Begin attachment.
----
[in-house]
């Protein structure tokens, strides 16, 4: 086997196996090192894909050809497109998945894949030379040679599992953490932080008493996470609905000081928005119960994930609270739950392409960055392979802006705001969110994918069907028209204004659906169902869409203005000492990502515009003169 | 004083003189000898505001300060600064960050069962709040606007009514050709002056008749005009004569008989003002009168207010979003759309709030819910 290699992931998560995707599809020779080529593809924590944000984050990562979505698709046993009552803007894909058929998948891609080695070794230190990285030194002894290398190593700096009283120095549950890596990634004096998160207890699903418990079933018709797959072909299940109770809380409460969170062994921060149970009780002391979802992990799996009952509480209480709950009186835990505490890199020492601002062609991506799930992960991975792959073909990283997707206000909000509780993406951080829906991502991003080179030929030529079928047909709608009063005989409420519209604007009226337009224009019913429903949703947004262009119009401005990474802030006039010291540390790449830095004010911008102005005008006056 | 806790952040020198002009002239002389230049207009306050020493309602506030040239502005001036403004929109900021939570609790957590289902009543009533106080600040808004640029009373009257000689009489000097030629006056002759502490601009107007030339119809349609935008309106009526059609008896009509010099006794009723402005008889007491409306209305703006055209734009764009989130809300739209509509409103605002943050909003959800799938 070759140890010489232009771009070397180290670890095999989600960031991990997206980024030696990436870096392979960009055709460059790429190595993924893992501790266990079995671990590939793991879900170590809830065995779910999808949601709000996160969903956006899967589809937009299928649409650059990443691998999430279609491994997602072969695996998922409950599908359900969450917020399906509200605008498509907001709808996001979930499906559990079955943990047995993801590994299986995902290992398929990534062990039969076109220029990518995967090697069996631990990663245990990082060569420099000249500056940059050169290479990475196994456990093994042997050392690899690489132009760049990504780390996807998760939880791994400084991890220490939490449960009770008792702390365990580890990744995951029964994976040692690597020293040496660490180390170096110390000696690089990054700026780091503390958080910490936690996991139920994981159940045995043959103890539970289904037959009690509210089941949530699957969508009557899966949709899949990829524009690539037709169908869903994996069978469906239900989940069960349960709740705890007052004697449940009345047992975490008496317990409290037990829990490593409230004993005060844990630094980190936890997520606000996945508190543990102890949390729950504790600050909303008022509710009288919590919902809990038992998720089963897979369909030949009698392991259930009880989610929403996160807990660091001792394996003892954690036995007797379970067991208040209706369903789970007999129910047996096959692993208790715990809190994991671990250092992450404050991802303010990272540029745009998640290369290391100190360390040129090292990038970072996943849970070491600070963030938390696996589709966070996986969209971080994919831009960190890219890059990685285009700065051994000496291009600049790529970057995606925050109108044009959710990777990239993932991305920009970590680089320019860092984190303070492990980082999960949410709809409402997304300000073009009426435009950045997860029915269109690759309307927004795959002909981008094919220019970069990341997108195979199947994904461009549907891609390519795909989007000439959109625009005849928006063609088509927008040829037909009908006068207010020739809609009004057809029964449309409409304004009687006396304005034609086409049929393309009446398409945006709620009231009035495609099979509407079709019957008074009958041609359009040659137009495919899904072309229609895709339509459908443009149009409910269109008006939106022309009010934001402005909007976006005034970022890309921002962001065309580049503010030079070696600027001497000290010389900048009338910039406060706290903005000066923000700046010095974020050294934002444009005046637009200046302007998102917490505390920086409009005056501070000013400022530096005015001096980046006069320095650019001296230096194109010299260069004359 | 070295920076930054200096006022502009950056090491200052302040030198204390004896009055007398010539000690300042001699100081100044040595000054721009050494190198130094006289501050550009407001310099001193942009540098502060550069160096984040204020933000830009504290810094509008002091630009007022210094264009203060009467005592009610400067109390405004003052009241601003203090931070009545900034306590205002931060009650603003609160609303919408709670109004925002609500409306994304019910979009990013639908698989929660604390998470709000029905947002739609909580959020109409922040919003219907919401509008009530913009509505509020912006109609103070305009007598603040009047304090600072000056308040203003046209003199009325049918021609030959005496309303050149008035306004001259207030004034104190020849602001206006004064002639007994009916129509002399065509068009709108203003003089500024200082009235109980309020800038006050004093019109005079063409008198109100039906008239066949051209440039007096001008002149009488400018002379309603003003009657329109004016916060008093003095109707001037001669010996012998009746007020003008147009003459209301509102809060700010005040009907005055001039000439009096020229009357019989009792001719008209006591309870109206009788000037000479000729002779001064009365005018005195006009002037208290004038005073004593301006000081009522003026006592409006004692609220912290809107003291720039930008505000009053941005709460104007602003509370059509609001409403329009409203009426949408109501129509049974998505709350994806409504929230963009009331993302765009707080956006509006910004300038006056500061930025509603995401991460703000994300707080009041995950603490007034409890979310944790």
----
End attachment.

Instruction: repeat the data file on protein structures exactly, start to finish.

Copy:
[in-house]
């Protein structure tokens, strides 16, 4: 086997196996090192894909050809497109998945894949030379040679599992953490932080008493996470609905000081928005119960994930609270739950392409960055392979802006705001969110994918069907028209204004659906169902869409203005000492990502515009003169 | 004083003189000898505001300060600064960050069962709040606007009514050709002056008749005009004569008989003002009168207010979003759309709030819910 290699992931998560995707599809020779080529593809924590944000984050990562979505698709046993009552803007894909058929998948891609080695070794230190990285030194002894290398190593700096009283120095549950890596990634004096998160207890699903418990079933018709797959072909299940109770809380409460969170062994921060149970009780002391979802992990799996009952509480209480709950009186835990505490890199020492601002062609991506799930992960991975792959073909990283997707206000909000509780993406951080829906991502991003080179030929030529079928047909709608009063005989409420519209604007009226337009224009019913429903949703947004262009119009401005990474802030006039010291540390790449830095004010911008102005005008006056 | 806790952040020198002009002239002389230049207009306050020493309602506030040239502005001036403004929109900021939570609790957590289902009543009533106080600040808004640029009373009257000689009489000097030629006056002759502490601009107007030339119809349609935008309106009526059609008896009509010099006794009723402005008889007491409306209305703006055209734009764009989130809300739209509509409103605002943050909003959800799938 070759140890010489232009771009070397180290670890095999989600960031991990997206980024030696990436870096392979960009055709460059790429190595993924893992501790266990079995671990590939793991879900170590809830065995779910999808949601709000996160969903956006899967589809937009299928649409650059990443691998999430279609491994997602072969695996998922409950599908359900969450917020399906509200605008498509907001709808996001979930499906559990079955943990047995993801590994299986995902290992398929990534062990039969076109220029990518995967090697069996631990990663245990990082060569420099000249500056940059050169290479990475196994456990093994042997050392690899690489132009760049990504780390996807998760939880791994400084991890220490939490449960009770008792702390365990580890990744995951029964994976040692690597020293040496660490180390170096110390000696690089990054700026780091503390958080910490936690996991139920994981159940045995043959103890539970289904037959009690509210089941949530699957969508009557899966949709899949990829524009690539037709169908869903994996069978469906239900989940069960349960709740705890007052004697449940009345047992975490008496317990409290037990829990490593409230004993005060844990630094980190936890997520606000996945508190543990102890949390729950504790600050909303008022509710009288919590919902809990038992998720089963897979369909030949009698392991259930009880989610929403996160807990660091001792394996003892954690036995007797379970067991208040209706369903789970007999129910047996096959692993208790715990809190994991671990250092992450404050991802303010990272540029745009998640290369290391100190360390040129090292990038970072996943849970070491600070963030938390696996589709966070996986969209971080994919831009960190890219890059990685285009700065051994000496291009600049790529970057995606925050109108044009959710990777990239993932991305920009970590680089320019860092984190303070492990980082999960949410709809409402997304300000073009009426435009950045997860029915269109690759309307927004795959002909981008094919220019970069990341997108195979199947994904461009549907891609390519795909989007000439959109625009005849928006063609088509927008040829037909009908006068207010020739809609009004057809029964449309409409304004009687006396304005034609086409049929393309009446398409945006709620009231009035495609099979509407079709019957008074009958041609359009040659137009495919899904072309229609895709339509459908443009149009409910269109008006939106022309009010934001402005909007976006005034970022890309921002962001065309580049503010030079070696600027001497000290010389900048009338910039406060706290903005000066923000700046010095974020050294934002444009005046637009200046302007998102917490505390920086409009005056501070000013400022530096005015001096980046006069320095650019001296230096194109010299260069004359 | 070295920076930054200096006022502009950056090491200052302040030198204390004896009055007398010539000690300042001699100081100044040595000054721009050494190198130094006289501050550009407001310099001193942009540098502060550069160096984040204020933000830009504290810094509008002091630009007022210094264009203060009467005592009610400067109390405004003052009241601003203090931070009545900034306590205002931060009650603003609160609303919408709670109004925002609500409306994304019910979009990013639908698989929660604390998470709000029905947002739609909580959020109409922040919003219907919401509008009530913009509505509020912006109609103070305009007598603040009047304090600072000056308040203003046209003199009325049918021609030959005496309303050149008035306004001259207030004034104190020849602001206006004064002639007994009916129509002399065509068009709108203003003089500024200082009235109980309020800038006050004093019109005079063409008198109100039906008239066949051209440039007096001008002149009488400018002379309603003003009657329109004016916060008093003095109707001037001669010996012998009746007020003008147009003459209301509102809060700010005040009907005055001039000439009096020229009357019989009792001719008209006591309870109206009788000037000479000729002779001064009365005018005195006009002037208290004038005073004593301006000081009522003026006592409006004692609220912290809107003291720039930008505000009053941005709460104007602003509370059509609001409403329009409203009426949408109501129509049974998505709350994806409504929230963009009331993302765009707080956006509006910004300038006056500061930025509603995401991460703000994300707080009041995950603490007034409890979310944790």